3. Yes, yes, yes, yes, yes, and yes. I did the same with my physical illness. I was surprised that a lot of doctors actually didn’t like it, how many are just listening to what pharmaceutical companies are selling them, and so forth. Empowerment tends to mean more work for the individual becoming empowered. That said, communities such as this have been indispensable for getting on the right track.

    Liked by 2 people

  4. So true, when younger I was so vain I wouldn’t take meds that made me gain wieght. After I got “real” I took control and know every meds, what side effects to expect and if they will pass after the first 6 weeks. Luckily I’ve seen the same doctor for 25 years. Have a great day.

    Liked by 1 person

  5. I had. I would say I’ll try this cocktail next for these reasons and educate him. I get it. These docs don’t or won’t make the time to learn all the new tons of data. I was lucky to have open minded docs that knew that I knew that they knew less about crazy pills than did did I.
    Therefore, besides my three types of meds, I legally added CBD oil and good old THC laden weed.

    Liked by 1 person

  6. Love love love this reminder. I was with the same psychiatrist for 11 years, and although I genuinely thought I was doing the right things in regards to my treatment with him, it’s clear to me now that I wasn’t. He left me on the same meds for 11 years even though I was having major bipolar episode every 3 months. My current therapist and psychiatrist are in shock about how that could have been the case. I mean, it’s not like I can actually hide what I’m like in the throes of that chaos. And while I’m inclined to place a lot of blame on him, I also haven’t been the greatest at advocating for myself in a clear and direct way. Luckily, living is learning and I’m working on this skill.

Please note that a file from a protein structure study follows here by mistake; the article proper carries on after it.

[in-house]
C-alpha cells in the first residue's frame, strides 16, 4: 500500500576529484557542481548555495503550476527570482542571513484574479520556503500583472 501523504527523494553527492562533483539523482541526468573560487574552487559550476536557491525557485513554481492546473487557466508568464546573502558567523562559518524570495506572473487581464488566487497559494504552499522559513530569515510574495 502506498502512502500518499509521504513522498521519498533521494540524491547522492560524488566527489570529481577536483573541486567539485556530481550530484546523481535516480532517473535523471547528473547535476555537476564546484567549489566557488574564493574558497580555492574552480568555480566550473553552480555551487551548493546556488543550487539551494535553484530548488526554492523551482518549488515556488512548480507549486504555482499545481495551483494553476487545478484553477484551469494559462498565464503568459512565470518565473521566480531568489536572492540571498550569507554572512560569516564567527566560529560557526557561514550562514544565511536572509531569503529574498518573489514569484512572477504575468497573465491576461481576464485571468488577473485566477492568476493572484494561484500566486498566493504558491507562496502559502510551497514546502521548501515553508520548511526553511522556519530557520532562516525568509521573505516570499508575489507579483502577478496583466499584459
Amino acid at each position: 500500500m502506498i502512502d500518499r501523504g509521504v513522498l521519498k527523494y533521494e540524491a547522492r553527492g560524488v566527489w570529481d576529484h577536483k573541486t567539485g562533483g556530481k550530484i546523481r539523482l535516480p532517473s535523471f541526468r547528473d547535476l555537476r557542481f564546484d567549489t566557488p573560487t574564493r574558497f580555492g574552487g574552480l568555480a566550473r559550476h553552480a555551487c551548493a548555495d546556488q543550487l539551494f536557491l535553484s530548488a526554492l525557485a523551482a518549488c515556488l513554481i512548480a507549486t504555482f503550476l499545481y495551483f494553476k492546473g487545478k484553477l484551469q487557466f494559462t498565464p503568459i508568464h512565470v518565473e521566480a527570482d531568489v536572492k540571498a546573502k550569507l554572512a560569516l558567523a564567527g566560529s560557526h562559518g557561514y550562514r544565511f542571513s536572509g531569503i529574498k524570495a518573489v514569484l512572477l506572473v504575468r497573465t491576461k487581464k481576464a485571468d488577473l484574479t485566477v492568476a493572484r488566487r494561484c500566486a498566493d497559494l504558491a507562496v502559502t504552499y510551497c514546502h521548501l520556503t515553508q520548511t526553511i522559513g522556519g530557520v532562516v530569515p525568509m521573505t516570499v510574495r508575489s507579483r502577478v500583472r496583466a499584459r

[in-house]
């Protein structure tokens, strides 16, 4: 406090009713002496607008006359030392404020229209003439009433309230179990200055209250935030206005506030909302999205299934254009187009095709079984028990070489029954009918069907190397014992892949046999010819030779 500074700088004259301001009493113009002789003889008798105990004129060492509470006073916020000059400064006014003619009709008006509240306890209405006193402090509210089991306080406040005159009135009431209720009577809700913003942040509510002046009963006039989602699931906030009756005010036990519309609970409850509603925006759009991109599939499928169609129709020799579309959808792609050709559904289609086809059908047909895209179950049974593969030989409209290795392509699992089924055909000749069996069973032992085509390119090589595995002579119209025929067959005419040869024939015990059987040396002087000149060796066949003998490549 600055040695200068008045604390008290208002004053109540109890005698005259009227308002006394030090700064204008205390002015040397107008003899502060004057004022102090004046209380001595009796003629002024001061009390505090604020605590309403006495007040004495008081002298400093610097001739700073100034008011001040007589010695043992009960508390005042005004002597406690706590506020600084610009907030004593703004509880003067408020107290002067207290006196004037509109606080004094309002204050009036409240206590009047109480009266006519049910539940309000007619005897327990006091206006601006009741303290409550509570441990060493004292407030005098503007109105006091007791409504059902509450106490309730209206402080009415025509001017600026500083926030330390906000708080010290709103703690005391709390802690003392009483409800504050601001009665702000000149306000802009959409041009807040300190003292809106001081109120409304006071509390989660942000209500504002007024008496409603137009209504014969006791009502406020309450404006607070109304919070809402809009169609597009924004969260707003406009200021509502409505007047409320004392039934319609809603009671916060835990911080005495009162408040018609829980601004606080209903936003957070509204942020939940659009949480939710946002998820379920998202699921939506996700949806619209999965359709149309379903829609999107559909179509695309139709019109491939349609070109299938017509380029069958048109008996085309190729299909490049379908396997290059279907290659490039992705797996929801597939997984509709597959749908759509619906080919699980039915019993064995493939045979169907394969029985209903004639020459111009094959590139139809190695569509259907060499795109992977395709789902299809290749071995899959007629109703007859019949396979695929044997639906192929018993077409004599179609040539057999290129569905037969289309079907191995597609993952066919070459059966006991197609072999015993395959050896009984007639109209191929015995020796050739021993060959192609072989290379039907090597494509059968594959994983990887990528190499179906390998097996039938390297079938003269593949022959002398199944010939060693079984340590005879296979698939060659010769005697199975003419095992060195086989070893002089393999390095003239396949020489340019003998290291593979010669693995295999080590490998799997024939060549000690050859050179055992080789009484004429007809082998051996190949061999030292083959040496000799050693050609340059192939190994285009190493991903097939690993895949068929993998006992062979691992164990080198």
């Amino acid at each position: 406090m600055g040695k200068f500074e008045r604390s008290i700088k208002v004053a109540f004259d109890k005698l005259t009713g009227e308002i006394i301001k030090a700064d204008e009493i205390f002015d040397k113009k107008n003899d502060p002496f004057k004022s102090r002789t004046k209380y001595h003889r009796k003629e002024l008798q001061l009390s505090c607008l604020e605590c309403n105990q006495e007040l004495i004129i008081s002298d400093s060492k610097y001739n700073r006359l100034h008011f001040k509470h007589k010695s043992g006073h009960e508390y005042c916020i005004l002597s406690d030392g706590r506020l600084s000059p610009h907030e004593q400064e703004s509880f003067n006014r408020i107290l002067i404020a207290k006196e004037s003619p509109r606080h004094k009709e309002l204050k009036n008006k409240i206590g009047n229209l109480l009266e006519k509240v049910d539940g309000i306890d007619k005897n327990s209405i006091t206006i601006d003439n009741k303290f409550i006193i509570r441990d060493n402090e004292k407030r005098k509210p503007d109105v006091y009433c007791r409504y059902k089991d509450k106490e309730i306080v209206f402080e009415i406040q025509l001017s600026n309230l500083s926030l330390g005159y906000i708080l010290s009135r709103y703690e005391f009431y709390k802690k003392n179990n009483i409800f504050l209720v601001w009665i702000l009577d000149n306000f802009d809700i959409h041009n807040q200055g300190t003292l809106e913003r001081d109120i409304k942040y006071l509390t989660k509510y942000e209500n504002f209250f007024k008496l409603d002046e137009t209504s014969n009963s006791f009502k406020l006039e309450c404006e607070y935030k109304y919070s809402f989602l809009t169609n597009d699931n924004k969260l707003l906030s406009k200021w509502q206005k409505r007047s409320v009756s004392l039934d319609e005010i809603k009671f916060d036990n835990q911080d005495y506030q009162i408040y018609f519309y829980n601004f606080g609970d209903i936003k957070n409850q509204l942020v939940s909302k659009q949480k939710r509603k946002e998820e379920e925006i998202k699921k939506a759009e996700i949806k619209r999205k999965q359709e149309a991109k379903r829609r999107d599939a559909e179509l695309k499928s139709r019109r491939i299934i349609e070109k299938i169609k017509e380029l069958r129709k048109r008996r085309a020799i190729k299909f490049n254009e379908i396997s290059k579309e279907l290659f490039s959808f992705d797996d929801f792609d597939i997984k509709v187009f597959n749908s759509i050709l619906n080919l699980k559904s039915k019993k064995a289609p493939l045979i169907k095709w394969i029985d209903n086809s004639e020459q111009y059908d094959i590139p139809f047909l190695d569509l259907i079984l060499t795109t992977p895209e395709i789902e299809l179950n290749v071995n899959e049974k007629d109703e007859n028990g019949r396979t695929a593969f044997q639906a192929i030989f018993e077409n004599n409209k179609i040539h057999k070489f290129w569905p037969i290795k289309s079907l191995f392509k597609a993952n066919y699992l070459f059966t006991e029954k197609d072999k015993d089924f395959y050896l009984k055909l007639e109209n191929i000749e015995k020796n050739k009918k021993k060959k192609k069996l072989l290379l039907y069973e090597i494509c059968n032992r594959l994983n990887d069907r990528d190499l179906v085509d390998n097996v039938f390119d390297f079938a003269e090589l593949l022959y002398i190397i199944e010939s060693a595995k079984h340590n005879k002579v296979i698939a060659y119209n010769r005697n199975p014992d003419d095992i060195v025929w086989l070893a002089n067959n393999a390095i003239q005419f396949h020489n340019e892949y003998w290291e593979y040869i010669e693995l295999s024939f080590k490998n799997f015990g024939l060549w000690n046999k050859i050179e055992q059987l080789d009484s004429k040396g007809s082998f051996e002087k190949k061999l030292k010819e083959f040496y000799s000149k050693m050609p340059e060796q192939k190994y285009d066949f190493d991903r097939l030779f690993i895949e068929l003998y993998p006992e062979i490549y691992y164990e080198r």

Thanks for your insight, it’s brilliant as always ❤

    Liked by 1 person

  7. Definitely! Good read 🙂 I left it up to chance for a long time because I felt like nothing was working and too much was better than not enough. It wrecked my body-internally and externally. Now, I have a different plan. I think it would have worked better if my emergency bottle of Zyprexa hadn’t been so old. LOL. After getting a new bottle I was like-huh-that’s why my manic episode lasted so freaking long.

    Liked by 2 people

  8. My doctor is my dealer I ask him for benzodiazepines and he give it to me. I use the medicación only when I need it.For instance these last theys I was to much happy: I ts time for lithium for some days


  9. This is true but my ex Dr told me to stop googling and wanted to know what sites I was on, what FB groups what I searched ect. Then told me I should not be googling and that she was the one who studied. Also that the side effects were now in my head because I read what the side effects were. I am proud to say I finally left her.

    Liked by 1 person

  10. If your doctor ended up accepting your views about which medications to try then your research must have been effective. It certainly doesn’t sound like your conclusions were the product of an over confident manic mind like they suspected at first. I couldn’t agree more with the view that patients shouldn’t blindly accept medication advice or orders. Although a psychiatrists knowledge of medication is vast, sometimes the patients has the experience to know which one works best for them.

    Liked by 1 person